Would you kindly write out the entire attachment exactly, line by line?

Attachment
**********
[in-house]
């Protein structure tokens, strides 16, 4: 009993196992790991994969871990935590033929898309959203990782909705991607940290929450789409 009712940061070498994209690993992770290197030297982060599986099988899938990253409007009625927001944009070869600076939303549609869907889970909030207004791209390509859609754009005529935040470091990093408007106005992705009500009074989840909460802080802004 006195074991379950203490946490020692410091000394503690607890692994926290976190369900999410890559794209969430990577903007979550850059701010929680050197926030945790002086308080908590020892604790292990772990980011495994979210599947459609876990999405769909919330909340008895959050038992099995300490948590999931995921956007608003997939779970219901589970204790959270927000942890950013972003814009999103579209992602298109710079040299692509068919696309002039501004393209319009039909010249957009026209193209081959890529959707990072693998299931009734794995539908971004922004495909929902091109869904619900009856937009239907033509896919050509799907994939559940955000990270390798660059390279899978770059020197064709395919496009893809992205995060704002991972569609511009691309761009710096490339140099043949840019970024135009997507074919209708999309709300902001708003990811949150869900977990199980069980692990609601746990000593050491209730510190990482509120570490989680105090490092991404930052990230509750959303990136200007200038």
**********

[in-house]
């Protein structure tokens, strides 16, 4: 009993196992790991994969871990935590033929898309959203990782909705991607940290929450789409 009712940061070498994209690993992770290197030297982060599986099988899938990253409007009625927001944009070869600076939303549609869907889970909030207004791209390509859609754009005529935040470091990093408007106005992705009500009074989840909460802080802004 006195074991379950203490946490020692410091000394503690607890692994926290976190369900999410890559794209969430990577903007979550850059701010929680050197926030945790002086308080908590020892604790292990772990980011495994979210599947459609876990999405769909919330909340008895959050038992099995300490948590999931995921956007608003997939779970219901589970204790959270927000942890950013972003814009999103579209992602298109710079040299692509068919696309002039501004393209319009039909010249957009026209193209081959890529959707990072693998299931009734794995539908971004922004495909929902091109869904619900009856937009239907033509896919050509799907994939559940955000990270390798660059390279899978770059020197064709395919496009893809992205995060704002991972569609511009691309761009710096490339140099043949840019970024135009997507074919209708999309709300902001708003990811949150869900977990199980069980692990609601746990000593050491209730510190990482509120570490989680105090490092991404930052990230509750959303990136200007200038």